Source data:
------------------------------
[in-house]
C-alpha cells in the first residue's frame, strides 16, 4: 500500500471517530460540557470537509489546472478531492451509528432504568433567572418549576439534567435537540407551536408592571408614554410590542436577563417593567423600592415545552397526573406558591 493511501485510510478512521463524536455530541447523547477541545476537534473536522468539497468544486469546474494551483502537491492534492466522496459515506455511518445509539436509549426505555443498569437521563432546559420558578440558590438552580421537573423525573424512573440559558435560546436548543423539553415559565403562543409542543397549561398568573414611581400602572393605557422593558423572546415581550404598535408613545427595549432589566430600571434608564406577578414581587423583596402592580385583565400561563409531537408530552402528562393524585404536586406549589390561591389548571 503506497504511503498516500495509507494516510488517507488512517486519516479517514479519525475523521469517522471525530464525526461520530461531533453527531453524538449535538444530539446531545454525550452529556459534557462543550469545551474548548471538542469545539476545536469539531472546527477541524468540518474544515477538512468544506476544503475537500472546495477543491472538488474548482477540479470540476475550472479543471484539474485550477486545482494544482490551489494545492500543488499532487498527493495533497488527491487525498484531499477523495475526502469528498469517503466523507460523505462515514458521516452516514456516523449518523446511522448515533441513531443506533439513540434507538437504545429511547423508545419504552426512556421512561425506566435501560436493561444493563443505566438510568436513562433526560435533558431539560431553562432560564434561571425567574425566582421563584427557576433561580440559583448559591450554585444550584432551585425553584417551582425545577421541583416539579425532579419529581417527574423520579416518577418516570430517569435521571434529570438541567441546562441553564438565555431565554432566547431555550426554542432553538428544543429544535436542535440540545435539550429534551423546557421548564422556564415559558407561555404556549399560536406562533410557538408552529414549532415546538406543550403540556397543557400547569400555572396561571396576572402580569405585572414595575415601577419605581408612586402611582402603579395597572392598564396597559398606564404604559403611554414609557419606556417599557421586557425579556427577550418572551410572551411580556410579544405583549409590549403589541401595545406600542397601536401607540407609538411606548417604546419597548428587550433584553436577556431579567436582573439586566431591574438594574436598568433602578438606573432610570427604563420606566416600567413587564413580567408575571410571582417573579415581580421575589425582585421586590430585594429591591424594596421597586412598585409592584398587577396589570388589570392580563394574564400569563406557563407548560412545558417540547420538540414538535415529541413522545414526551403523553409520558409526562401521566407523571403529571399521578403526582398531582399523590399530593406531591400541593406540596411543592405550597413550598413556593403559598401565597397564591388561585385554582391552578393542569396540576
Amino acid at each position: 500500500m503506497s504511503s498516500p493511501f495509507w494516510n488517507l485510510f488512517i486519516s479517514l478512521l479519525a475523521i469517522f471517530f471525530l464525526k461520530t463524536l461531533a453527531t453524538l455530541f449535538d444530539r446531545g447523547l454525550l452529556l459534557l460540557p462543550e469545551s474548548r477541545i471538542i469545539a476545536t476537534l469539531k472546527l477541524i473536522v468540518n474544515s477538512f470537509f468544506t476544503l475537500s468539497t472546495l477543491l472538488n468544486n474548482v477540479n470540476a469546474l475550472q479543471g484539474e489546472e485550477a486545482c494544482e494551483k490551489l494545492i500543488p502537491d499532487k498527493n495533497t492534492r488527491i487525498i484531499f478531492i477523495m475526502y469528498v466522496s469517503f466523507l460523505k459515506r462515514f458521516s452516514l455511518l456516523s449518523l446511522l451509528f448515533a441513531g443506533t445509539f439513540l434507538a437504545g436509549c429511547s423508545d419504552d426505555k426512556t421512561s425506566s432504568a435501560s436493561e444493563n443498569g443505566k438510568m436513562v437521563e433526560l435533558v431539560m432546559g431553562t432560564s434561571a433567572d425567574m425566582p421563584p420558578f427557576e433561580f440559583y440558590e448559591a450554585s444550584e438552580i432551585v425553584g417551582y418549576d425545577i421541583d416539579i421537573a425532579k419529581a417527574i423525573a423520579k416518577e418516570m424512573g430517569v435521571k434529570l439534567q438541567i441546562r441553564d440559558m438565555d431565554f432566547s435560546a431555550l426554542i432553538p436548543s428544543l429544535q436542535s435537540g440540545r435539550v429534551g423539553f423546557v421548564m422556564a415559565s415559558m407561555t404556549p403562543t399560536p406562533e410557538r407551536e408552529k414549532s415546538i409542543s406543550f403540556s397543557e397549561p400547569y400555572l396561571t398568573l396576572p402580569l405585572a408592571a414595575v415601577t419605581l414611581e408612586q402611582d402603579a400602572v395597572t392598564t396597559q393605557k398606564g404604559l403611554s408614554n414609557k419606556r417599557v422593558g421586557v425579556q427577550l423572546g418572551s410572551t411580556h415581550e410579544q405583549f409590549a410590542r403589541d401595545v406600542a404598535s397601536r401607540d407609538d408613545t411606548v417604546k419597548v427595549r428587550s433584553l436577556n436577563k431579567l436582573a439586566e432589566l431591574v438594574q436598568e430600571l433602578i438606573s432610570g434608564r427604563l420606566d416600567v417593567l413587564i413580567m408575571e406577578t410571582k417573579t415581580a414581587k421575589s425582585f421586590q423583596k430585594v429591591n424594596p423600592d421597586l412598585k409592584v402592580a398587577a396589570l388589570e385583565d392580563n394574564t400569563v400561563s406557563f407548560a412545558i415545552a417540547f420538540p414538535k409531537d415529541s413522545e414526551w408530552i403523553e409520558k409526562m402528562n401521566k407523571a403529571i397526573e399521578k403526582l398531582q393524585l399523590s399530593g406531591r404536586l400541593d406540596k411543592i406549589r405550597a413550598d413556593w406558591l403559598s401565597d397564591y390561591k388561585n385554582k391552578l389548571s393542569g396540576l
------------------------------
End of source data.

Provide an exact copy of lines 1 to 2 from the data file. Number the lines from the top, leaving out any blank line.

[in-house]
C-alpha cells in the first residue's frame, strides 16, 4: 500500500471517530460540557470537509489546472478531492451509528432504568433567572418549576439534567435537540407551536408592571408614554410590542436577563417593567423600592415545552397526573406558591 493511501485510510478512521463524536455530541447523547477541545476537534473536522468539497468544486469546474494551483502537491492534492466522496459515506455511518445509539436509549426505555443498569437521563432546559420558578440558590438552580421537573423525573424512573440559558435560546436548543423539553415559565403562543409542543397549561398568573414611581400602572393605557422593558423572546415581550404598535408613545427595549432589566430600571434608564406577578414581587423583596402592580385583565400561563409531537408530552402528562393524585404536586406549589390561591389548571 503506497504511503498516500495509507494516510488517507488512517486519516479517514479519525475523521469517522471525530464525526461520530461531533453527531453524538449535538444530539446531545454525550452529556459534557462543550469545551474548548471538542469545539476545536469539531472546527477541524468540518474544515477538512468544506476544503475537500472546495477543491472538488474548482477540479470540476475550472479543471484539474485550477486545482494544482490551489494545492500543488499532487498527493495533497488527491487525498484531499477523495475526502469528498469517503466523507460523505462515514458521516452516514456516523449518523446511522448515533441513531443506533439513540434507538437504545429511547423508545419504552426512556421512561425506566435501560436493561444493563443505566438510568436513562433526560435533558431539560431553562432560564434561571425567574425566582421563584427557576433561580440559583448559591450554585444550584432551585425553584417551582425545577421541583416539579425532579419529581417527574423520579416518577418516570430517569435521571434529570438541567441546562441553564438565555431565554432566547431555550426554542432553538428544543429544535436542535440540545435539550429534551423546557421548564422556564415559558407561555404556549399560536406562533410557538408552529414549532415546538406543550403540556397543557400547569400555572396561571396576572402580569405585572414595575415601577419605581408612586402611582402603579395597572392598564396597559398606564404604559403611554414609557419606556417599557421586557425579556427577550418572551410572551411580556410579544405583549409590549403589541401595545406600542397601536401607540407609538411606548417604546419597548428587550433584553436577556431579567436582573439586566431591574438594574436598568433602578438606573432610570427604563420606566416600567413587564413580567408575571410571582417573579415581580421575589425582585421586590430585594429591591424594596421597586412598585409592584398587577396589570388589570392580563394574564400569563406557563407548560412545558417540547420538540414538535415529541413522545414526551403523553409520558409526562401521566407523571403529571399521578403526582398531582399523590399530593406531591400541593406540596411543592405550597413550598413556593403559598401565597397564591388561585385554582391552578393542569396540576